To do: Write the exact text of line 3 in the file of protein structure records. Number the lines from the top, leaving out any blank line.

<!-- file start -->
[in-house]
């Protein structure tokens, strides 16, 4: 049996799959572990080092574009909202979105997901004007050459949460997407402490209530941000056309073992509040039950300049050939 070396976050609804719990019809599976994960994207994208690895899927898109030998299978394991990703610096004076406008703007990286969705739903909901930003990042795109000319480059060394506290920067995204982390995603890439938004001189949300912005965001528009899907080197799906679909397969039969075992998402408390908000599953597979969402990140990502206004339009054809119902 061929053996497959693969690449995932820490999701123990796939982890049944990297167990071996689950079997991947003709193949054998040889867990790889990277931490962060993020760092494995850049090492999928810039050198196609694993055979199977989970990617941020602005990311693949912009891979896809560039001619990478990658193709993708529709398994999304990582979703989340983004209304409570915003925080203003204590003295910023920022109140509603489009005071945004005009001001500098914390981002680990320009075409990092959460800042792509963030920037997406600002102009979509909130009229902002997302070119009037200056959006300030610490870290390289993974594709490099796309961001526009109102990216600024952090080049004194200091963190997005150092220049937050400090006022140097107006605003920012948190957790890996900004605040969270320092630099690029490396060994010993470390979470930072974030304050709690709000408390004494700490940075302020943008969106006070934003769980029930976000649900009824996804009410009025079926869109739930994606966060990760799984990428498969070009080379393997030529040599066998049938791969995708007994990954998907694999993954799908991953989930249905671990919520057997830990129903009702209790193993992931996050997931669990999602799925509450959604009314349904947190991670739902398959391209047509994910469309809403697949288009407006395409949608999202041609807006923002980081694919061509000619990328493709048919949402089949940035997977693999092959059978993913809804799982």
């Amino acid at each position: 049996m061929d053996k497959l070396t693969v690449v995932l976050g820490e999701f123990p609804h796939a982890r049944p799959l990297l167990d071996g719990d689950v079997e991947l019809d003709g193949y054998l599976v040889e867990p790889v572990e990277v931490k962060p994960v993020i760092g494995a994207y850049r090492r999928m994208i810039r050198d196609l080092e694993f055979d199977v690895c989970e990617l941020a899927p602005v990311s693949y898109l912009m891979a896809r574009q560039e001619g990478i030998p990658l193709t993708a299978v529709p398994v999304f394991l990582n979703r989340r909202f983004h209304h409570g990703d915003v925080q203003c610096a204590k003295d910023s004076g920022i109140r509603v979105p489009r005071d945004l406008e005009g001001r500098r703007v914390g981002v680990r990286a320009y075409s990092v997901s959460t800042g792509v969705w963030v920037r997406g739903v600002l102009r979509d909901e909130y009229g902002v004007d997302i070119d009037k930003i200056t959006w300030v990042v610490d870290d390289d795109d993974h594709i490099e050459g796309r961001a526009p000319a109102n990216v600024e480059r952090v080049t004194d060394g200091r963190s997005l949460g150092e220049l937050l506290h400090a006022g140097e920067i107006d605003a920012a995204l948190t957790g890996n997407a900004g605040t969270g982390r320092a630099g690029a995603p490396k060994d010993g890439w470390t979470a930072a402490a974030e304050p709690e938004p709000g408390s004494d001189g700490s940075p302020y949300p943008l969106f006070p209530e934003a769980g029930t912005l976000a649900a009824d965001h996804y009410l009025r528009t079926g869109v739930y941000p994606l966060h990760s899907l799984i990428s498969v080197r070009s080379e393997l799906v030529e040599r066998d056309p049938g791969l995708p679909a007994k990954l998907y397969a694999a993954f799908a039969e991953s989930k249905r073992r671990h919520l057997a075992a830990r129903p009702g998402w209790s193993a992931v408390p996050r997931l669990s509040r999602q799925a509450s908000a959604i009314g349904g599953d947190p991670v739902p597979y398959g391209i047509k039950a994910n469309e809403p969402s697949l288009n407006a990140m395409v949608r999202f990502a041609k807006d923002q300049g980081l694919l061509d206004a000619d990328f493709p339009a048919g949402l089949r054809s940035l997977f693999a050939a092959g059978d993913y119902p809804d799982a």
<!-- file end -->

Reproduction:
């Amino acid at each position: 049996m061929d053996k497959l070396t693969v690449v995932l976050g820490e999701f123990p609804h796939a982890r049944p799959l990297l167990d071996g719990d689950v079997e991947l019809d003709g193949y054998l599976v040889e867990p790889v572990e990277v931490k962060p994960v993020i760092g494995a994207y850049r090492r999928m994208i810039r050198d196609l080092e694993f055979d199977v690895c989970e990617l941020a899927p602005v990311s693949y898109l912009m891979a896809r574009q560039e001619g990478i030998p990658l193709t993708a299978v529709p398994v999304f394991l990582n979703r989340r909202f983004h209304h409570g990703d915003v925080q203003c610096a204590k003295d910023s004076g920022i109140r509603v979105p489009r005071d945004l406008e005009g001001r500098r703007v914390g981002v680990r990286a320009y075409s990092v997901s959460t800042g792509v969705w963030v920037r997406g739903v600002l102009r979509d909901e909130y009229g902002v004007d997302i070119d009037k930003i200056t959006w300030v990042v610490d870290d390289d795109d993974h594709i490099e050459g796309r961001a526009p000319a109102n990216v600024e480059r952090v080049t004194d060394g200091r963190s997005l949460g150092e220049l937050l506290h400090a006022g140097e920067i107006d605003a920012a995204l948190t957790g890996n997407a900004g605040t969270g982390r320092a630099g690029a995603p490396k060994d010993g890439w470390t979470a930072a402490a974030e304050p709690e938004p709000g408390s004494d001189g700490s940075p302020y949300p943008l969106f006070p209530e934003a769980g029930t912005l976000a649900a009824d965001h996804y009410l009025r528009t079926g869109v739930y941000p994606l966060h990760s899907l799984i990428s498969v080197r070009s080379e393997l799906v030529e040599r066998d056309p049938g791969l995708p679909a007994k990954l998907y397969a694999a993954f799908a039969e991953s989930k249905r073992r671990h919520l057997a075992a830990r129903p009702g998402w209790s193993a992931v408390p996050r997931l669990s509040r999602q799925a509450s908000a959604i009314g349904g599953d947190p991670v739902p597979y398959g391209i047509k039950a994910n469309e809403p969402s697949l288009n407006a990140m395409v949608r999202f990502a041609k807006d923002q300049g980081l694919l061509d206004a000619d990328f493709p339009a048919g949402l089949r054809s940035l997977f693999a050939a092959g059978d993913y119902p809804d799982a």